The House of Medici is Back, and They Love Cryptoart
Issue 29: What excites and terrifies me about the potential of cryptoart
I haven’t made art in years since graduating from a state college, earning a BFA in Drawing and Painting. Spending more time in the desert has allowed me to have the physical space to get back in the craft. While I’ve been rekindling an old flame, the topic of cryptoart is making headlines, and it feels like the Medici family resurrected on the blockchain. If you’re not familiar, the Medici were a family of Italian bankers who commissioned much of the art in the 15th century that sparked the Italian Renaissance. They were the wealthy elite and the tech billionaires of their time.
Cryptoart is essentially digital artwork that has authenticity verified on the blockchain and purchased with a Non-Fungible Token (NFT). An NFT is a special type of cryptographic token which represents something unique; non-fungible tokens are thus not mutually interchangeable.
Credibility to digital art
Digital art has existed for decades though hasn’t found the same credibility as physical art. It might be viewed as “lesser art” compared to analog art, such as paintings. The two main reasons are the tangibility of a physical object vs. a digital object and the perceived value of physical art that has through verification of authenticity. If you asked someone if which art is worth more between an original Salvador Dali painting and a print of the original, which do you think they would pick? The core premise of cryptoart is allowing creators to create scarcity and value to their work.
I believe crypoart and NFTs can legitimatize digital art, increase the valuation due to the ability to validate originality, and give it a larger platform for creators to make a living and be rewarded for their art. I recommend reading Karen Frances Eng article “What the Heck is Crypoart?” for an excellent overview of the medium. Keep in mind that cryptoart uses NFTs and there are various other forms of NFT.
Though I’m excited about what cryptoart and NFTs can usher in, I’m also concerned about the doors it might close for people.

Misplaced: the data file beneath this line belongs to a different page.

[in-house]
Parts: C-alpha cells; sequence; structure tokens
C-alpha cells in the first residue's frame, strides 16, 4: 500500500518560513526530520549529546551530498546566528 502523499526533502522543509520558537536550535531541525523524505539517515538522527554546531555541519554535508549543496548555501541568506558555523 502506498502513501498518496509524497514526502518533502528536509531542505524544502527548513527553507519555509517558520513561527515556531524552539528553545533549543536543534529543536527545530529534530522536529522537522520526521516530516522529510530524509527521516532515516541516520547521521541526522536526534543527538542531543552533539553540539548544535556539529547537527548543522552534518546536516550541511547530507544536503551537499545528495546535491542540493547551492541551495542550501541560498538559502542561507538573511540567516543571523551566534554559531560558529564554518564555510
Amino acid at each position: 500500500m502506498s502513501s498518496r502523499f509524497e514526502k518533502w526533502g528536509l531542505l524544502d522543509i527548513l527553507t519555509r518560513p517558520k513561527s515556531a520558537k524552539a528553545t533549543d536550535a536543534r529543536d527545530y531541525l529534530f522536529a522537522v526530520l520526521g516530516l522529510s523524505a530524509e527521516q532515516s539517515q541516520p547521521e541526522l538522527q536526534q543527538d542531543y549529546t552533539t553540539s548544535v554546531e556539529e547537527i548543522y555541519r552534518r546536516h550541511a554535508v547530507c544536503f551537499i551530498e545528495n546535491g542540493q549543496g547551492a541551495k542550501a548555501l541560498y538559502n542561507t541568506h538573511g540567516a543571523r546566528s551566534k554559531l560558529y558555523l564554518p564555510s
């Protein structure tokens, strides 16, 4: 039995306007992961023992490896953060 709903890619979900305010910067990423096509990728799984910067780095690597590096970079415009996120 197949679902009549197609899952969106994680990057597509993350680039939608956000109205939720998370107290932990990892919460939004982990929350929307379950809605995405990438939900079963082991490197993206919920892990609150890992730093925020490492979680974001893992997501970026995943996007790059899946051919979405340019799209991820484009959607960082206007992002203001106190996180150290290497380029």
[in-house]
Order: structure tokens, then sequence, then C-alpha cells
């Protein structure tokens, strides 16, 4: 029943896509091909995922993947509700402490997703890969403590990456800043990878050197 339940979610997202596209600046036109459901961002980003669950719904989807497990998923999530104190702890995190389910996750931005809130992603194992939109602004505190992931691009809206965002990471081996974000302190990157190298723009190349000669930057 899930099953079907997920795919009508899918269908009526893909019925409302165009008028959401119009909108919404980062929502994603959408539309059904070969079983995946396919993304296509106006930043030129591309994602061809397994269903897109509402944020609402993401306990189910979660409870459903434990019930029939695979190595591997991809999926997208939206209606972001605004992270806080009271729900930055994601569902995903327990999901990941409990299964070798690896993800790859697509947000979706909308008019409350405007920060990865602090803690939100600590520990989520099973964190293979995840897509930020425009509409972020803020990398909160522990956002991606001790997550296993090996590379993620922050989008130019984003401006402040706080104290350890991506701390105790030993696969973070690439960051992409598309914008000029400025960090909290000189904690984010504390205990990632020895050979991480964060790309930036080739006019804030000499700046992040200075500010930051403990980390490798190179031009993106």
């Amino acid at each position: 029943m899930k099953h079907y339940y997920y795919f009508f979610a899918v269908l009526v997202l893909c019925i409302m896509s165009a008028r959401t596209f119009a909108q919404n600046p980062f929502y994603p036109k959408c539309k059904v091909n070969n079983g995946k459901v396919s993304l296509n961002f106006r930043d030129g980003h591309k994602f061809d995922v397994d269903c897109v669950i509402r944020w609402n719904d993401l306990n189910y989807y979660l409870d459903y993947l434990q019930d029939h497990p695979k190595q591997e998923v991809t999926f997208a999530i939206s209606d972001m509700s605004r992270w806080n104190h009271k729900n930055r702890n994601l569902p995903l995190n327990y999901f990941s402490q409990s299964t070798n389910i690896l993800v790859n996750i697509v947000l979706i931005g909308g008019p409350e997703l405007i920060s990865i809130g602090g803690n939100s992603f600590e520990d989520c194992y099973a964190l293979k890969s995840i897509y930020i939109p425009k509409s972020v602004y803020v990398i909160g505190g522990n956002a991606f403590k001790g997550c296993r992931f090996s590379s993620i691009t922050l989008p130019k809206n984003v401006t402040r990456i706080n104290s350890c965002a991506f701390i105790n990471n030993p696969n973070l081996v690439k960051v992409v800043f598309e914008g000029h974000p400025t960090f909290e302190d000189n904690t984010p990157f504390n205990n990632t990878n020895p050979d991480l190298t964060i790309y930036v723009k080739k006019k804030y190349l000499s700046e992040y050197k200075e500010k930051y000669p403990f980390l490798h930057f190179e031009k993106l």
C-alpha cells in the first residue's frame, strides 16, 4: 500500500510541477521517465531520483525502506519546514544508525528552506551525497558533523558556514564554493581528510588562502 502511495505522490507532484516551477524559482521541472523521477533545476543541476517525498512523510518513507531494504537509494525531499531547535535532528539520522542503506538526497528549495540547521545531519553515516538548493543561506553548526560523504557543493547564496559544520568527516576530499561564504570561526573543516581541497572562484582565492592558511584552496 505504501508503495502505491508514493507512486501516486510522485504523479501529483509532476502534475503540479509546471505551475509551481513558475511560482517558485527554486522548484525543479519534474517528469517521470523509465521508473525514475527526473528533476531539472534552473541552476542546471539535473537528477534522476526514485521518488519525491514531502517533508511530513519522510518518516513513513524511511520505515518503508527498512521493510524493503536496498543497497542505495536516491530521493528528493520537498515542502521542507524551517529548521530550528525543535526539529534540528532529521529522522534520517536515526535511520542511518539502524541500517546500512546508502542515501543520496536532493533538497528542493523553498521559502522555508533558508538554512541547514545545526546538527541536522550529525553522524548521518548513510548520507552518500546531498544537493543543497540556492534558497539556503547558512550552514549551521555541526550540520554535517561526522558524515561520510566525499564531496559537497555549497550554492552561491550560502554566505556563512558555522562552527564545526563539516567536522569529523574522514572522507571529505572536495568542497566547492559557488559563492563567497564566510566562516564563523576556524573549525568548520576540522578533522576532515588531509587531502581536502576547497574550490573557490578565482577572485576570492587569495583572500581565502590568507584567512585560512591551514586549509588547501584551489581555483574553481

How privilege can negatively impact creator economies
On August 5, 2008, a developer named Armin Heinrich created an app called "I Am Rich." The app was described as a work of art and had no functionality aside from an image of a red ruby on your 320x480 pixel phone. Heinrich charged $999.99 for it. Eight people ended up buying the application. The app stirred controversy as people questioned charging for an app that does nothing for nearly a thousand dollars. Heinrich, later on, would admit that he made the app as a joke, though it raises a lot of opinions. The majority of reactions were how ridiculous it was for someone to charge so much for an app that did nothing, however, some developers also defended the app with the rationale of creators being able to name their price. Apple ultimately ended up removing the app. Nearly a decade after I Am Rich, Kim Kardashian, notable rich and famous person, created an app and raked in millions of dollars on a now thriving iOS app store platform.
Last summer, actress(?) Bella Thorne made headlines making $2m on the creator platform OnlyFans. The star I never heard of prior to this said she was on the platform for research she was working on, charging $20 a month for her content—resulting in $2m in revenue. Thorne then went on to promise thirsty patrons nudes for $200 a pop. The impact of this is due to the demand of revenue coming in for Thorne, they had to change payouts to 30 days, capping the max for upcharge to $50 per post and maxed out tipping to $100. Not all creators have the same social influence as someone like Bella Thorne and rely on that income to make a living, so you can imagine how angry they were as a result of these changes. Thorne is reportedly has a net worth of over $12 million and basically ruined a platform for so many creators without even realizing what she did.